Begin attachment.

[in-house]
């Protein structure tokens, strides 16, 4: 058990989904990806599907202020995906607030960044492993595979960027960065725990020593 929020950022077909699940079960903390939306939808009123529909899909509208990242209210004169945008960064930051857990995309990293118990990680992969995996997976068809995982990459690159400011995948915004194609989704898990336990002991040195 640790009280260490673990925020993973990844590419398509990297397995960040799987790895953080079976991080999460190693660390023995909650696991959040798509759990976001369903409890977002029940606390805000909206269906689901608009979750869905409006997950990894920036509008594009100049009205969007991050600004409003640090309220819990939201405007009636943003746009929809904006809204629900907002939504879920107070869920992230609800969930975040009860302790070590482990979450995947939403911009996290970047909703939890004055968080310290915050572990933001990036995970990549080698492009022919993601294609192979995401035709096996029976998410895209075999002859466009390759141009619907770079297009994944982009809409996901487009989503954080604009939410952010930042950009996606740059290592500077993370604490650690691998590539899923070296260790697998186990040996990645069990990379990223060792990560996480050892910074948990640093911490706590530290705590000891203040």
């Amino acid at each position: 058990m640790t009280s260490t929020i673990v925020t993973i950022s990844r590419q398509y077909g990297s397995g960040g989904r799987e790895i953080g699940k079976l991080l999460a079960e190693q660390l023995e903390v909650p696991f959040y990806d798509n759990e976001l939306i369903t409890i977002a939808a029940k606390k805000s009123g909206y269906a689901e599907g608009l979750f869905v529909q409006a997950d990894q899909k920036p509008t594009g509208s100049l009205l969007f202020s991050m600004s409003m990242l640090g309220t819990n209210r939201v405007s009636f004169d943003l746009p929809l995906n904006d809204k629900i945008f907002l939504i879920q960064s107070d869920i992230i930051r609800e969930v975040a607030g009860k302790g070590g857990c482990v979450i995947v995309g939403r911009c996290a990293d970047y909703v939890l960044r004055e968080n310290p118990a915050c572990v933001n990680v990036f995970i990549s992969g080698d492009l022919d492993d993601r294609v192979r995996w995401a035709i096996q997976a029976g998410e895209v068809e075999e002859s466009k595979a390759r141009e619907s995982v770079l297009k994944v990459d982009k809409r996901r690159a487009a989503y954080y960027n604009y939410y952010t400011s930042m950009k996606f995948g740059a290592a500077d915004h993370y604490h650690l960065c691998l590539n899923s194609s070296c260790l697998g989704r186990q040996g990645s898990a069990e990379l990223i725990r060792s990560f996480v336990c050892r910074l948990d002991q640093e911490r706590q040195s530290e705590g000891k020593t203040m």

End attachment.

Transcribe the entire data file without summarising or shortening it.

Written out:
[in-house]
């Protein structure tokens, strides 16, 4: 058990989904990806599907202020995906607030960044492993595979960027960065725990020593 929020950022077909699940079960903390939306939808009123529909899909509208990242209210004169945008960064930051857990995309990293118990990680992969995996997976068809995982990459690159400011995948915004194609989704898990336990002991040195 640790009280260490673990925020993973990844590419398509990297397995960040799987790895953080079976991080999460190693660390023995909650696991959040798509759990976001369903409890977002029940606390805000909206269906689901608009979750869905409006997950990894920036509008594009100049009205969007991050600004409003640090309220819990939201405007009636943003746009929809904006809204629900907002939504879920107070869920992230609800969930975040009860302790070590482990979450995947939403911009996290970047909703939890004055968080310290915050572990933001990036995970990549080698492009022919993601294609192979995401035709096996029976998410895209075999002859466009390759141009619907770079297009994944982009809409996901487009989503954080604009939410952010930042950009996606740059290592500077993370604490650690691998590539899923070296260790697998186990040996990645069990990379990223060792990560996480050892910074948990640093911490706590530290705590000891203040």
């Amino acid at each position: 058990m640790t009280s260490t929020i673990v925020t993973i950022s990844r590419q398509y077909g990297s397995g960040g989904r799987e790895i953080g699940k079976l991080l999460a079960e190693q660390l023995e903390v909650p696991f959040y990806d798509n759990e976001l939306i369903t409890i977002a939808a029940k606390k805000s009123g909206y269906a689901e599907g608009l979750f869905v529909q409006a997950d990894q899909k920036p509008t594009g509208s100049l009205l969007f202020s991050m600004s409003m990242l640090g309220t819990n209210r939201v405007s009636f004169d943003l746009p929809l995906n904006d809204k629900i945008f907002l939504i879920q960064s107070d869920i992230i930051r609800e969930v975040a607030g009860k302790g070590g857990c482990v979450i995947v995309g939403r911009c996290a990293d970047y909703v939890l960044r004055e968080n310290p118990a915050c572990v933001n990680v990036f995970i990549s992969g080698d492009l022919d492993d993601r294609v192979r995996w995401a035709i096996q997976a029976g998410e895209v068809e075999e002859s466009k595979a390759r141009e619907s995982v770079l297009k994944v990459d982009k809409r996901r690159a487009a989503y954080y960027n604009y939410y952010t400011s930042m950009k996606f995948g740059a290592a500077d915004h993370y604490h650690l960065c691998l590539n899923s194609s070296c260790l697998g989704r186990q040996g990645s898990a069990e990379l990223i725990r060792s990560f996480v336990c050892r910074l948990d002991q640093e911490r706590q040195s530290e705590g000891k020593t203040m």